Across the globe, automatic voter registration is the norm. The widely accepted practice of automatically registering citizens or adding them to voter rolls as soon as they become of voting age it is still far from the reality in the United States, but momentum is building up.
Recently, many states have been advancing the discussion by pushing for automatic voter registration on a state-by-state basis. Back in March, Oregon generated buzz by passing a law that automatically registers and mails ballots to any citizen with a valid driver’s license, giving them the ability to vote. The law aims to encourage civic engagement and universal voting. As Oregon governor Kate Brown said: “Your voice is your vote and every single voice matters.”
Moving forward, many state legislators have been in talks about implementing automatic voter registration, as well trying to enact similar policies that would enable citizens to be automatically registered as soon as they turn 18.
Additionally, several days after former Secretary of State Hillary Clinton’s highly cited speech on the topic back in June, David Cicilline (D-R.I.), along with 45 fellow Democratic co-sponsors including Democratic National Committee Chairwoman Debbie Wasserman Schultz (Fla.), former Democratic Congressional Campaign Committee Chairman Steve Israel (N.Y.), and civil rights activist Rep. John Lewis (Ga.), proposed The Automatic Voter Registration Act—a bill would automatically register every American to vote.
It is clear that the narrative on automatic voting rights is finally moving forward. But the question now remains: is it moving fast enough?
Automatic voter registration would not only help America leverage its full voter potential and support a more inclusive system, but it would also have a massive impact on young people and their access to the ballot. With voter registration amongst young people at a historic low—less than 50 percent—automatically registering students as soon as the turn 18 would not only encourage participation, but it would avoid many of the possible barriers young people face trying to register and eliminate the all too common excuses for not voting such as “I tried too late,” “I couldn’t get the paperwork” or “I forgot.”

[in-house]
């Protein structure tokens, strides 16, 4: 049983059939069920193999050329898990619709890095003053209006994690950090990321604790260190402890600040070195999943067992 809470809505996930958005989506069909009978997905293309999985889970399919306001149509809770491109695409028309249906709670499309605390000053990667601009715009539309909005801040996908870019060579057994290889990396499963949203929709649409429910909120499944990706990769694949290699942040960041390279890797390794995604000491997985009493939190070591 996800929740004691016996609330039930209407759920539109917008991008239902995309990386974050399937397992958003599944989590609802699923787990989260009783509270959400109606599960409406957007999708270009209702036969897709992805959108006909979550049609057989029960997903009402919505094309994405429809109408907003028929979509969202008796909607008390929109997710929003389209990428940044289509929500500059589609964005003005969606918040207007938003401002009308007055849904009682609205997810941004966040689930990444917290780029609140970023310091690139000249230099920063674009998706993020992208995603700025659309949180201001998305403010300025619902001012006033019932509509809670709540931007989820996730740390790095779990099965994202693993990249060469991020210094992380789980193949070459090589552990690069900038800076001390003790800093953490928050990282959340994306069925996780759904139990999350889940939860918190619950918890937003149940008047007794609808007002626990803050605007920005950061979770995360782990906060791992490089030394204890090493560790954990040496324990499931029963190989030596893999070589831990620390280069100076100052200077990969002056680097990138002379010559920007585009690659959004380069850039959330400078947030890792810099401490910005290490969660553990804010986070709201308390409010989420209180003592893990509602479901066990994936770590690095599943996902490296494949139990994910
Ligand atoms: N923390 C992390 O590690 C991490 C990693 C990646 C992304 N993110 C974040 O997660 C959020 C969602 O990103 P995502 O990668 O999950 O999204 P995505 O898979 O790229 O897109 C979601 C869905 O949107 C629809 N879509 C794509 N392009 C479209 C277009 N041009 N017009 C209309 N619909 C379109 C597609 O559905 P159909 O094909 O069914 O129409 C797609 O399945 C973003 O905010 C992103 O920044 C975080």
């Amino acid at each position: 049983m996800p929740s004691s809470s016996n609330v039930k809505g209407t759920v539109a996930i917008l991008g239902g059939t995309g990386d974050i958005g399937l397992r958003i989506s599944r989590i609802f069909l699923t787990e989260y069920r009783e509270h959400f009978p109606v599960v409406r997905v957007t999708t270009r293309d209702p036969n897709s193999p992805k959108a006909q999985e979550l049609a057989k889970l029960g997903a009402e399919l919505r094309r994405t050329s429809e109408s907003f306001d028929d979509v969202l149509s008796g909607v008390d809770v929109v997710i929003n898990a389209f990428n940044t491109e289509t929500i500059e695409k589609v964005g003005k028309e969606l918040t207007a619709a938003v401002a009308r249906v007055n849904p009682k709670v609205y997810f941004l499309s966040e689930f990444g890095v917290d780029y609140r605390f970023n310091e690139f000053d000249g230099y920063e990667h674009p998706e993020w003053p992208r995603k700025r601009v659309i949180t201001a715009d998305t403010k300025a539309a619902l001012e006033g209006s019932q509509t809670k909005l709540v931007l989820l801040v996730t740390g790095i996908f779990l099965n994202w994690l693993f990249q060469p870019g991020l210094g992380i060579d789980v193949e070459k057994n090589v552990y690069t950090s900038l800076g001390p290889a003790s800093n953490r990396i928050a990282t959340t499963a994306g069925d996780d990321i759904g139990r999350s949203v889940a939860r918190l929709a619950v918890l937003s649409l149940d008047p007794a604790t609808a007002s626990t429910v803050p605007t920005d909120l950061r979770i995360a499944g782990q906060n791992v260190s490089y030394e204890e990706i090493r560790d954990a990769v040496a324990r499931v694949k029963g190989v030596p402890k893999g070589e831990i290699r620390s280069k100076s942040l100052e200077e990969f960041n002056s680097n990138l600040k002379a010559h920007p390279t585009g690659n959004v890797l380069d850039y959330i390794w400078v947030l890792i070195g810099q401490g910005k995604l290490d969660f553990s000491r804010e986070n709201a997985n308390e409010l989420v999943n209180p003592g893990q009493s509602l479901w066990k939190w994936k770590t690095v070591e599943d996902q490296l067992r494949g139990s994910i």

As Heather K. Gerken, Professor at Yale Law School wrote: “What makes this all so frustrating is that there is an obvious solution. We could do what other democracies do—register everyone automatically. State officials have plenty of information on us. They know who we are and where we live. Using data-matching technology widely deployed in the private sector, creating a universal voter-registration list would be a relatively simple matter.”
The problem is clear and as Professor Gerken wrote, so is the solution. Enrolling young people to vote should be a shared responsibility of the government and the citizen—not just the citizen. It is time for America to execute its democracy and make sure 100 percent of its citizens—both young and old—have universal access to the voting booth.